# Generalization bound for margin / ramp loss which is not vacuous when margin tends to zero, but recovers usual generalization bound for 0-1 loss

For any $$t \ge 0$$, consider the ramp loss function $$\phi_t:\mathbb R \to [0,1]$$ defined by $$\phi_t(z) = \begin{cases}0,&\mbox{ if }z \ge t,\\ 1-z/t,&\mbox{ if }z \in (0,t),\\ 1,&\mbox{ if }z \le 0. \end{cases}$$

Note that $$\phi_0$$ is just the 0-1 loss used to measure the quality of a binary classification method.

Let $$F$$ be a collection of functions from $$X$$ to $$\mathbb R$$, and consider a collection of functions $$H_t$$ from $$X \times \{\pm 1\}$$ to $$[0,1]$$ given by $$H_t:=\{(x,y) \mapsto \phi_t(yf(x)) \mid f \in F\}$$. Let $$P$$ be a probability distribution on $$X \times \{\pm 1\}$$, and let $$(x_1,y_1),\ldots,(x_n,y_n)$$ be an iid sample of size $$n$$ from this distribution. I'm interested in upper-bounds on the quantity

$$\epsilon_n(H_t) := \sup_{h \in H_t} |R(h) - \hat R_n(h)|,$$ which hold w.h.p. Here, $$\hat R_n(h) := (1/n)\sum_{i=1}^n h(x_i,y_i)$$ is the empirical loss of a function $$h \in H_t$$, and $$R(h) := \mathbb E_{(x,y) \sim P}h(x,y)$$ is its population loss.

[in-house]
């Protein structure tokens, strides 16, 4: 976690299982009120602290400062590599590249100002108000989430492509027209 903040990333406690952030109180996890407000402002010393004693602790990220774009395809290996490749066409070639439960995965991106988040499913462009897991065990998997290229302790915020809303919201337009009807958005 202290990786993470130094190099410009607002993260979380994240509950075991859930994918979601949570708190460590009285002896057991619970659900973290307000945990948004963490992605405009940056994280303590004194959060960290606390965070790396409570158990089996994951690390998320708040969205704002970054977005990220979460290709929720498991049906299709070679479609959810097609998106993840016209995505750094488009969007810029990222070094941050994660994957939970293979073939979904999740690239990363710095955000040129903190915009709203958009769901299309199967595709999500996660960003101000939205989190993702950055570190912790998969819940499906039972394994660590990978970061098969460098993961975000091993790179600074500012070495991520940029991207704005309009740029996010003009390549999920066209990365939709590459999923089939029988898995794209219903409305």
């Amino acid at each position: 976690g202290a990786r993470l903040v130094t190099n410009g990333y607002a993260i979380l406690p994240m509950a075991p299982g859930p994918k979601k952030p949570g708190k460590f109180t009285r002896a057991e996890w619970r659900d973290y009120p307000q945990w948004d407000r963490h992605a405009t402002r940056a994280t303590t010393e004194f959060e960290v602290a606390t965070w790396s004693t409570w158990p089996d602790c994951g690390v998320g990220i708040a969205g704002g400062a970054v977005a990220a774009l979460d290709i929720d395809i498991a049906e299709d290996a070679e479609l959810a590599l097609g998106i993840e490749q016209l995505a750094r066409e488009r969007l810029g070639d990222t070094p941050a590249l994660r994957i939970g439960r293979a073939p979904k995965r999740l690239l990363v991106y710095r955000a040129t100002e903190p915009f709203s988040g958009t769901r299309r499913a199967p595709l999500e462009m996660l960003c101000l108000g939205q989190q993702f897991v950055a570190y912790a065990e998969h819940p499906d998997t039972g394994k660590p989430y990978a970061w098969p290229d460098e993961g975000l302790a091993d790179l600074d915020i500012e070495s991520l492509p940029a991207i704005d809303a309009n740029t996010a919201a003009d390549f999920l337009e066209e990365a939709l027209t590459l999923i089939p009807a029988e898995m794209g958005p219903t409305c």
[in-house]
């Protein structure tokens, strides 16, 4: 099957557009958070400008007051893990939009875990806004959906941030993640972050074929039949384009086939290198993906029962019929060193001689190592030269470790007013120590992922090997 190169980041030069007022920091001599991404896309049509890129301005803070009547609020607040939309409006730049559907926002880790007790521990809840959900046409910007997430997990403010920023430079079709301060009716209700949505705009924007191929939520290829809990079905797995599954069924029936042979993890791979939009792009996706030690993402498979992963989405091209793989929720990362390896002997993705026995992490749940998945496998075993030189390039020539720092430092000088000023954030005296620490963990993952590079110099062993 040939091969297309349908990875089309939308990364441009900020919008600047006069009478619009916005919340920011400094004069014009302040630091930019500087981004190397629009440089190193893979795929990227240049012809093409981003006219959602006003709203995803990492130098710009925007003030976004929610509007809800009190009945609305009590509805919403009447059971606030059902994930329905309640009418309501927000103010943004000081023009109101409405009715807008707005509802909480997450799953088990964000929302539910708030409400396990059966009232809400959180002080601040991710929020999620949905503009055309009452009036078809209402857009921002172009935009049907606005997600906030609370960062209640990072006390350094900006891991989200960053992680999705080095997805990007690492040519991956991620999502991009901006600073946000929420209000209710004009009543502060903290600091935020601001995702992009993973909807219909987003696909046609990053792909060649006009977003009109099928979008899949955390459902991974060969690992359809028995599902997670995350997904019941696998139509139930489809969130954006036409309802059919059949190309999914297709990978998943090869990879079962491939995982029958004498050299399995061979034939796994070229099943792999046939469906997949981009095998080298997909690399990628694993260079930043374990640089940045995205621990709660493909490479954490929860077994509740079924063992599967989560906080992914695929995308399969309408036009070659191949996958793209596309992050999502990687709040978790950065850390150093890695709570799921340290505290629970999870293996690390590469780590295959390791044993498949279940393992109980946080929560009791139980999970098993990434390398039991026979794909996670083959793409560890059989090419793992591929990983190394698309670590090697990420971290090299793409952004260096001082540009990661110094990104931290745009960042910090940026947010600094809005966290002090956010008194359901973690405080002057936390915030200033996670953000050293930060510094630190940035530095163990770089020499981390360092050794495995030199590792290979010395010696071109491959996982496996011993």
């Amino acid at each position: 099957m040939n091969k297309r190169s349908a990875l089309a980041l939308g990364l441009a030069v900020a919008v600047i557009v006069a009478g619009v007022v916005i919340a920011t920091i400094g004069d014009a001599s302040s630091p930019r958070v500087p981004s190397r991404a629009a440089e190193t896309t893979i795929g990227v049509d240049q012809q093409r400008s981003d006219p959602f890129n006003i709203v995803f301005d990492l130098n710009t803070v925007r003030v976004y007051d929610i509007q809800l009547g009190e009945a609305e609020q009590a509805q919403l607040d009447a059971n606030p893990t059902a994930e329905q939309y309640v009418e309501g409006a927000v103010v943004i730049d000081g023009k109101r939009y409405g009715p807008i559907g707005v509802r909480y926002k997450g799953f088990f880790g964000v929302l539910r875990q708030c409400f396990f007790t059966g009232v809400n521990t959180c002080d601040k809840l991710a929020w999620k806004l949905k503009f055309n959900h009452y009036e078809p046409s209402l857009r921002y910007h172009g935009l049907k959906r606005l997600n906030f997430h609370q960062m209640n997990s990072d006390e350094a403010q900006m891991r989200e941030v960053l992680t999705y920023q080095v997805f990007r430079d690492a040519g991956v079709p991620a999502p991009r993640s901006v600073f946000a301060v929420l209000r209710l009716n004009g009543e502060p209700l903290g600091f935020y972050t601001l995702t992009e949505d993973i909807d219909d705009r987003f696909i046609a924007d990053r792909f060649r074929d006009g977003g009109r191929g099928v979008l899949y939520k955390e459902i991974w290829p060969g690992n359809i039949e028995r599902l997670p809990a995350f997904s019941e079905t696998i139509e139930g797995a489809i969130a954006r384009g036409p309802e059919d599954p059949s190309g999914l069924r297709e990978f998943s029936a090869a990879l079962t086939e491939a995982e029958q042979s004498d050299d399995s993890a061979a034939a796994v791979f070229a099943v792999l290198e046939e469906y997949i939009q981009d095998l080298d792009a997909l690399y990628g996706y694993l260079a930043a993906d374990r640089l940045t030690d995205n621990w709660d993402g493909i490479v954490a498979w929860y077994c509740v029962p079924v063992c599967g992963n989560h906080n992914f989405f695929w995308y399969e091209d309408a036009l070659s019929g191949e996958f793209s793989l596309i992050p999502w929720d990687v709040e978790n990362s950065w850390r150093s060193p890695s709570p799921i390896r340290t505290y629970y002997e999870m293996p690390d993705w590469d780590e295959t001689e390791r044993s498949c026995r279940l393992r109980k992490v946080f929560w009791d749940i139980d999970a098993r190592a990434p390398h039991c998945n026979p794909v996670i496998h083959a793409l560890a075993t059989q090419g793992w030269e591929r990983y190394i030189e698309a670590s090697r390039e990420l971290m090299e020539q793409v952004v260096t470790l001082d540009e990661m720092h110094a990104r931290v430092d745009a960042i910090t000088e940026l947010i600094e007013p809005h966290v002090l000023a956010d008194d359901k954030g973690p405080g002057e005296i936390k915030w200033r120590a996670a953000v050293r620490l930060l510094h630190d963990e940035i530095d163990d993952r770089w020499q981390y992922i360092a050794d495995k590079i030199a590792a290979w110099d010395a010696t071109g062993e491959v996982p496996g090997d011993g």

Now, since $$\phi_t$$ is $$1/t$$-Lipschitz, one can show that the Rademacher complexity of $$H_t$$ is at most $$(1/t)Rad_n(F)$$, and so

$$\epsilon_n(H_0) \lesssim \frac{1}{t}Rad_n(F) + \sqrt{\frac{\log(1/\delta)}{n}}\text{ w.p }1-\delta.$$

Also refer to the proof of Theorem 4.4 of this book. Furthermore, if $$F$$ has pseudo-VCDim at most $$d$$ (i.e if the VCDim of $$\mbox{sign}\circ F$$ is at most $$d$$), then $$Rad_n(F) \lesssim \sqrt{d/n}$$, and so the above gives

$$\epsilon_n(H_t) \lesssim \frac{1}{t}\sqrt{\frac{d}{n}} + \sqrt{\frac{\log(1/\delta)}{n}}\text{ w.p }1-\delta. \tag{1}$$

My issue with the bound (1) is that it doesn't recover the bound for the 0-1 loss when $$t \to 0^+$$, i.e it doesn't recover

$$\epsilon_n(H_0) \lesssim \sqrt{\frac{d}{n}} + \sqrt{\frac{\log(1/\delta)}{n}}\text{ w.p }1-\delta. \tag{2}$$

Question. Can (1) be modified (say, by replacing $$1/t$$ by something else, e.g $$1/\max(1,t)$$) so that it works for small $$t$$, and in particular, it gives (2) in the limit $$t \to 0^+$$ ?